A: Not many examples, perhaps - but there are some impressive ones. Jeremy Miles' father, the remarkable Hugh, was once an extremely successful marketing director at Cadbury's. He was feted by every agency in town, people laughed immoderately at his jokes and invited him to Wimbledon. Then, at the height of his influence, he left to join an advertising agency - JWT - not even at main board level. (It was not then the custom for advertising agencies to divide their staff into equal halves: directors and others.) He brought with him sanity, shrewdness and a committed user's enthusiasm for advertising, and quickly rose to become deputy chairman. And don't forget that young Bartle, too, was once a client; again, as it happens, with Cadbury's. If he regrets the move, he disguises it well.
So it's not impossible, just difficult. And what makes it difficult is distinguishing between personal authority and the authority that's automatically bestowed on all custodians of the chequebook.
The opinions of clients carry weight. Take a vain, vacuous, inexperienced, insecure, trainee brand manager, give him a chequebook - and immediately his opinion carries weight. Quite soon he will come to believe that his opinions carry weight because of their intrinsic merit; why else should they carry weight?
At a Creative Circle role-reversal seminar in Cambridge years ago, I once had to lead a sobbing client back to his room and ply him with brandy and soda. For the first time in his life, deprived of the chequebook, he'd had to rely for persuasive success on his personal authority. When he found he had none, he fell apart completely.
So, yes: your client-side perspective could be of great value to a grown-up agency - but don't expect your opinions to be treated with awed respect.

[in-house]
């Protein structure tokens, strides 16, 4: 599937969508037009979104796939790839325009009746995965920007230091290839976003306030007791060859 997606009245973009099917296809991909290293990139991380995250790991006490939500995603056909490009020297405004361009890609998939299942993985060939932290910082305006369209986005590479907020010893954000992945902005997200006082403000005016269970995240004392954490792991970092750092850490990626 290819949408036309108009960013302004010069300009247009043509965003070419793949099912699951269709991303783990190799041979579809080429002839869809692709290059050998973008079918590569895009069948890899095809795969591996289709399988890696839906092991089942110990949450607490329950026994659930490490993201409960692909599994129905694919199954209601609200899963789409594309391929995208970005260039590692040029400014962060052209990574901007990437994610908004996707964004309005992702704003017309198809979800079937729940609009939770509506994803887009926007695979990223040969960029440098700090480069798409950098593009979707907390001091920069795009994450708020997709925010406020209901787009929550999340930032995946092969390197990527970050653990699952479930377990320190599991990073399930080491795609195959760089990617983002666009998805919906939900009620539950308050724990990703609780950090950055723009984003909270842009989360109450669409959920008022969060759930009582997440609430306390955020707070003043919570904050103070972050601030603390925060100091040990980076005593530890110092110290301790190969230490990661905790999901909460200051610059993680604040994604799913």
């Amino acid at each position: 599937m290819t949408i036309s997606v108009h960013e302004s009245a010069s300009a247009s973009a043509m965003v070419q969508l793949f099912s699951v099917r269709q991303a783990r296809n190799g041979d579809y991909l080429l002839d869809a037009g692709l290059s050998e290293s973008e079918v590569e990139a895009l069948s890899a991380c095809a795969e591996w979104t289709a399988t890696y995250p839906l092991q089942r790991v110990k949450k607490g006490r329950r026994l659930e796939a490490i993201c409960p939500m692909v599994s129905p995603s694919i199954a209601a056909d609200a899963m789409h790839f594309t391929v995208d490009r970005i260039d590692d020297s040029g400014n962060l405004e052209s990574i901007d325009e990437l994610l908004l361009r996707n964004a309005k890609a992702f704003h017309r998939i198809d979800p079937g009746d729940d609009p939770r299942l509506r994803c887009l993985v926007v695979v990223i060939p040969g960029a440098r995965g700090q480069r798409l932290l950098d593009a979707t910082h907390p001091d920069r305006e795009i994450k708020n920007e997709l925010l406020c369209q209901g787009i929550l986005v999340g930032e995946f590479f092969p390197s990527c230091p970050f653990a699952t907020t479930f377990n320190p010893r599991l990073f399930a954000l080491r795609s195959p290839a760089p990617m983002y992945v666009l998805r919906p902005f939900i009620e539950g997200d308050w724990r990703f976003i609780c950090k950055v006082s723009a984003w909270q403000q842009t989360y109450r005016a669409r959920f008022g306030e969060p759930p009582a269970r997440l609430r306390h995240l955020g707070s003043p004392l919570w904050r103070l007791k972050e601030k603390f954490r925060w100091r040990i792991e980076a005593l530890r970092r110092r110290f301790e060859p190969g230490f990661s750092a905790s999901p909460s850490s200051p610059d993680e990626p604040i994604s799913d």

You're more likely to be greeted with amusement, or contempt; or you could simply be made to feel invisible.
One simple experiment will tell you all you need to know. Tell the same two jokes: first in a pub, where they don't know you're a top banana with an eight-figure marketing budget; and then in your agency, where they do. If they laugh as loud and as long in the pub as they do in the agency, you should be in for a great agency career. If they don't, stay put.
Q: Given that online advertising is the perfect brand response mechanism, should it be classified as direct marketing or online advertising?
A: Media people have never been able to decide whether to describe a specific medium by what it is or by what it does. So we live in a state of permanent confusion to which the new media continue to contribute.
Most media - perhaps all media - have multiple functions. Take OFFICE SPACE TO LET with a six foot-high telephone number. Not many people see the outdoor medium as a direct response medium but it can be - just as online advertising can be used to build brands.
Newspaper advertising comes in two quaintly named forms which have nothing in common other than newsprint: Display and Classified. Even classified can be used to build brands - see the late, great Roy Brooks.
There are, anyway, only two categories of media. There are media that set out to connect with people; and there are media that people set out to connect with. That's the real difference between Display and Classified.
The internet carries both kinds.
Q: I'm the last remaining founder of an agency with mine and my four former partners' names above the door. Should I change the name of the agency?
A: If your agency is known for very little, and the little it is known for is the defection of its founding partners, you have nothing to lose by starting all over again. But on the charitable assumption that you've built a bit of positive equity, think hard first. One canny wheeze is to follow the WACL example. Needing to change from the Women's Advertising Club of London to something more inclusive, they plumped for Women in Advertising and Communications London. Bingo: the new WACL is still WACL even though it's now wacl. Brilliant. So all you need do is hire four new partners whose surnames start with the same initials as your original ones. And as evidence that you're creatively hot, go lower-case as well.
- "Ask Jeremy", a collection of Jeremy Bullmore's Campaign columns, is available from Haymarket, priced £10. Telephone 020 8267 4683.
Jeremy Bullmore welcomes questions via firstname.lastname@example.org or Campaign, 174 Hammersmith Rd, London W6 7JP.